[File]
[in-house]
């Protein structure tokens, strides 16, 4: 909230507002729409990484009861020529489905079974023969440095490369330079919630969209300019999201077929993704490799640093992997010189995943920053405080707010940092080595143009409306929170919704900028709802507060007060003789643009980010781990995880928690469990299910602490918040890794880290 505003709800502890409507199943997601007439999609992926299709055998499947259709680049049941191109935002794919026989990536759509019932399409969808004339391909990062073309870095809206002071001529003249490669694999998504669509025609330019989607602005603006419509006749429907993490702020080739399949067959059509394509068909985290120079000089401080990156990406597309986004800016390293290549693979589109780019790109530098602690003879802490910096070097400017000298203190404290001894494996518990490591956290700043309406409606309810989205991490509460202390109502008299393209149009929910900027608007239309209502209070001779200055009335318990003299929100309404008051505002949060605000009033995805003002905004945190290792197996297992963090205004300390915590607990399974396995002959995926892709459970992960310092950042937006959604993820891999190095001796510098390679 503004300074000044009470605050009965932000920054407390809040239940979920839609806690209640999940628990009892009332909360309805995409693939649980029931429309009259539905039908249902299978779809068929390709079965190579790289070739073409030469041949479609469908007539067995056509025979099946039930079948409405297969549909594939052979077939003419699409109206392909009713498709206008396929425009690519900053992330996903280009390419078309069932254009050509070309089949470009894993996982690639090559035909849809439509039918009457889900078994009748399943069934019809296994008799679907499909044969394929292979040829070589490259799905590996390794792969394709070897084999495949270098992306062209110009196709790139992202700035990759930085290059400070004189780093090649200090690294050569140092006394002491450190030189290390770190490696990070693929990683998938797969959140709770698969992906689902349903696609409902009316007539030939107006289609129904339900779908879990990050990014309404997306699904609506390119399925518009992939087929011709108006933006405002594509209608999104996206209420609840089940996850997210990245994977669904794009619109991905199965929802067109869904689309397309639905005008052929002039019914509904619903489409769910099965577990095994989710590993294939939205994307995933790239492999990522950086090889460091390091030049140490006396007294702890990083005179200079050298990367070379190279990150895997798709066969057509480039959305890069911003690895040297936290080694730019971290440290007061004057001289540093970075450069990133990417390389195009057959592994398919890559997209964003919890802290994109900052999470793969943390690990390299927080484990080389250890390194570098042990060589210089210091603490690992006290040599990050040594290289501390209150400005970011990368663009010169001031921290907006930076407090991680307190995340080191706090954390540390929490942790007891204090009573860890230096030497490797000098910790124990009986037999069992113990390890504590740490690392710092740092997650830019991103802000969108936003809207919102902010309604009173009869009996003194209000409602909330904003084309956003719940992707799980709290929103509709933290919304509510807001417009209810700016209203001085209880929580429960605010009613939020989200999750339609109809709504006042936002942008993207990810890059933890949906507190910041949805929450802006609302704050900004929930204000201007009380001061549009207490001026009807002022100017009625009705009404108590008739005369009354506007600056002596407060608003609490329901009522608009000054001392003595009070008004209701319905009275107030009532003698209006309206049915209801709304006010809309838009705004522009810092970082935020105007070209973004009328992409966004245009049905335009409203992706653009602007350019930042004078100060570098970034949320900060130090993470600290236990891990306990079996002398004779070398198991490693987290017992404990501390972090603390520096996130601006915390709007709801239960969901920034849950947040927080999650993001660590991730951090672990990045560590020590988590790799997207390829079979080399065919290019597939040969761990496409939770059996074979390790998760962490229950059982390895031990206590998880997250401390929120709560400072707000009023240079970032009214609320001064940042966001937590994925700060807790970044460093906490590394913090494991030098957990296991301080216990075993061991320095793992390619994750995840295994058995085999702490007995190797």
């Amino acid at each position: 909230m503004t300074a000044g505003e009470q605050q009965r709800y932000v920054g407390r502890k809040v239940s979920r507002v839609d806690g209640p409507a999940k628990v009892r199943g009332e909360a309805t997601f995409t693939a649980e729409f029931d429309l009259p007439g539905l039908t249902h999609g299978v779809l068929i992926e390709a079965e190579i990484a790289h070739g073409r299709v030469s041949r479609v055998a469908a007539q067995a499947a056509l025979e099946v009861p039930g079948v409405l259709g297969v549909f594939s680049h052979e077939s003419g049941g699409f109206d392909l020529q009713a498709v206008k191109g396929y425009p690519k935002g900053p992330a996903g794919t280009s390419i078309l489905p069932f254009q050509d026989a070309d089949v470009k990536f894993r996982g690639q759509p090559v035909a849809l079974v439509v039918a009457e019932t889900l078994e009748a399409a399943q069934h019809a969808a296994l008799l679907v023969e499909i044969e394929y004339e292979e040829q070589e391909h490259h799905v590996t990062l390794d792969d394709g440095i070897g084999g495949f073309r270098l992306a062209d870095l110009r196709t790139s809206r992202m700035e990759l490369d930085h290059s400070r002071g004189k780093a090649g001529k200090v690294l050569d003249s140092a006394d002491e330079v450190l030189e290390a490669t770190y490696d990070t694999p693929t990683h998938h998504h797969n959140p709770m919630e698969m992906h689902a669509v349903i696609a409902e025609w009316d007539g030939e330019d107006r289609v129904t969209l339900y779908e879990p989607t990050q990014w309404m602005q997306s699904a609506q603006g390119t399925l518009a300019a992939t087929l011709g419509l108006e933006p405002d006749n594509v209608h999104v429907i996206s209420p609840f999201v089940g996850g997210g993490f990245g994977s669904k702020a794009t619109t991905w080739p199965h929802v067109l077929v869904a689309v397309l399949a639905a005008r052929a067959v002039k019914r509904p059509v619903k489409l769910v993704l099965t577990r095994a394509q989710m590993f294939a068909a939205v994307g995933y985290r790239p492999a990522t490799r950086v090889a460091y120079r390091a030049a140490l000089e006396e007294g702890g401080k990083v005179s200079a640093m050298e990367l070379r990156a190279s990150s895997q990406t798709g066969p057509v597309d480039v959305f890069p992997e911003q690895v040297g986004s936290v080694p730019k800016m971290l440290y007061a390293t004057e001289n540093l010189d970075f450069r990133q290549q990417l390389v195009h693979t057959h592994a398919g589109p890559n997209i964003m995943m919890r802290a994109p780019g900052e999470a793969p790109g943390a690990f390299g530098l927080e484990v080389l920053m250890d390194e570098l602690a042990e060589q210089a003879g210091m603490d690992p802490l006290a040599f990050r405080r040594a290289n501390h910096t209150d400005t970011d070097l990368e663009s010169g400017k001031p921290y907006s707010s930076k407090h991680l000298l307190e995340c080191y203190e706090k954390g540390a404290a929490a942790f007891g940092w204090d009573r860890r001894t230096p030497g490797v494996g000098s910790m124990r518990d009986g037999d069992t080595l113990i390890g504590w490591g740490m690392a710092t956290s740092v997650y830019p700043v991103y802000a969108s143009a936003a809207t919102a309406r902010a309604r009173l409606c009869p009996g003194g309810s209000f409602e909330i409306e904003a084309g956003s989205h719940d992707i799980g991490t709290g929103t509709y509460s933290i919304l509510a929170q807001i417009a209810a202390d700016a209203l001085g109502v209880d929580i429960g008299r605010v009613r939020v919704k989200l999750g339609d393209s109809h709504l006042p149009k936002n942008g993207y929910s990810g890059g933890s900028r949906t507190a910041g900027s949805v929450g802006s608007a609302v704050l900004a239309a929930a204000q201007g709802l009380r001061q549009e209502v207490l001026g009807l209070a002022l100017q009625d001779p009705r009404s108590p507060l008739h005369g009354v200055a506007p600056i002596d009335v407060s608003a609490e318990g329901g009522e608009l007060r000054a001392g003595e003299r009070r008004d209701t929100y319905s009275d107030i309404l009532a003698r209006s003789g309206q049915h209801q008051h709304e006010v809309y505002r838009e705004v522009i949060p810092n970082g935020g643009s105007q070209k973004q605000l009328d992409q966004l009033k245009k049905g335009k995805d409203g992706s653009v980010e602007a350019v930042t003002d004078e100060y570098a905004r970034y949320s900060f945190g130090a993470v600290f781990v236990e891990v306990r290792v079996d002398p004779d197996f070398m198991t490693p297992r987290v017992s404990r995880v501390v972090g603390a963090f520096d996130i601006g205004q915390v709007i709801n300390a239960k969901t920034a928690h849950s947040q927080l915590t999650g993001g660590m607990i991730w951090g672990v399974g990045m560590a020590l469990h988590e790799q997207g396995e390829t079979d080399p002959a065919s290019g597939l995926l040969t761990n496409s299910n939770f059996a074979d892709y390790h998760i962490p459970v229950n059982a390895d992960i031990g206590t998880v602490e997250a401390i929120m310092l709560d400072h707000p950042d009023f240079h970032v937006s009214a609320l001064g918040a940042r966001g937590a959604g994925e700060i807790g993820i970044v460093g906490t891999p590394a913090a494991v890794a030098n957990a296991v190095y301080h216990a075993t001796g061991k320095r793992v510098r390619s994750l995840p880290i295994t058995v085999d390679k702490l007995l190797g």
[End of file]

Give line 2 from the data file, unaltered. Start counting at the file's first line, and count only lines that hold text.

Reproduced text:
């Protein structure tokens, strides 16, 4: 909230507002729409990484009861020529489905079974023969440095490369330079919630969209300019999201077929993704490799640093992997010189995943920053405080707010940092080595143009409306929170919704900028709802507060007060003789643009980010781990995880928690469990299910602490918040890794880290 505003709800502890409507199943997601007439999609992926299709055998499947259709680049049941191109935002794919026989990536759509019932399409969808004339391909990062073309870095809206002071001529003249490669694999998504669509025609330019989607602005603006419509006749429907993490702020080739399949067959059509394509068909985290120079000089401080990156990406597309986004800016390293290549693979589109780019790109530098602690003879802490910096070097400017000298203190404290001894494996518990490591956290700043309406409606309810989205991490509460202390109502008299393209149009929910900027608007239309209502209070001779200055009335318990003299929100309404008051505002949060605000009033995805003002905004945190290792197996297992963090205004300390915590607990399974396995002959995926892709459970992960310092950042937006959604993820891999190095001796510098390679 503004300074000044009470605050009965932000920054407390809040239940979920839609806690209640999940628990009892009332909360309805995409693939649980029931429309009259539905039908249902299978779809068929390709079965190579790289070739073409030469041949479609469908007539067995056509025979099946039930079948409405297969549909594939052979077939003419699409109206392909009713498709206008396929425009690519900053992330996903280009390419078309069932254009050509070309089949470009894993996982690639090559035909849809439509039918009457889900078994009748399943069934019809296994008799679907499909044969394929292979040829070589490259799905590996390794792969394709070897084999495949270098992306062209110009196709790139992202700035990759930085290059400070004189780093090649200090690294050569140092006394002491450190030189290390770190490696990070693929990683998938797969959140709770698969992906689902349903696609409902009316007539030939107006289609129904339900779908879990990050990014309404997306699904609506390119399925518009992939087929011709108006933006405002594509209608999104996206209420609840089940996850997210990245994977669904794009619109991905199965929802067109869904689309397309639905005008052929002039019914509904619903489409769910099965577990095994989710590993294939939205994307995933790239492999990522950086090889460091390091030049140490006396007294702890990083005179200079050298990367070379190279990150895997798709066969057509480039959305890069911003690895040297936290080694730019971290440290007061004057001289540093970075450069990133990417390389195009057959592994398919890559997209964003919890802290994109900052999470793969943390690990390299927080484990080389250890390194570098042990060589210089210091603490690992006290040599990050040594290289501390209150400005970011990368663009010169001031921290907006930076407090991680307190995340080191706090954390540390929490942790007891204090009573860890230096030497490797000098910790124990009986037999069992113990390890504590740490690392710092740092997650830019991103802000969108936003809207919102902010309604009173009869009996003194209000409602909330904003084309956003719940992707799980709290929103509709933290919304509510807001417009209810700016209203001085209880929580429960605010009613939020989200999750339609109809709504006042936002942008993207990810890059933890949906507190910041949805929450802006609302704050900004929930204000201007009380001061549009207490001026009807002022100017009625009705009404108590008739005369009354506007600056002596407060608003609490329901009522608009000054001392003595009070008004209701319905009275107030009532003698209006309206049915209801709304006010809309838009705004522009810092970082935020105007070209973004009328992409966004245009049905335009409203992706653009602007350019930042004078100060570098970034949320900060130090993470600290236990891990306990079996002398004779070398198991490693987290017992404990501390972090603390520096996130601006915390709007709801239960969901920034849950947040927080999650993001660590991730951090672990990045560590020590988590790799997207390829079979080399065919290019597939040969761990496409939770059996074979390790998760962490229950059982390895031990206590998880997250401390929120709560400072707000009023240079970032009214609320001064940042966001937590994925700060807790970044460093906490590394913090494991030098957990296991301080216990075993061991320095793992390619994750995840295994058995085999702490007995190797």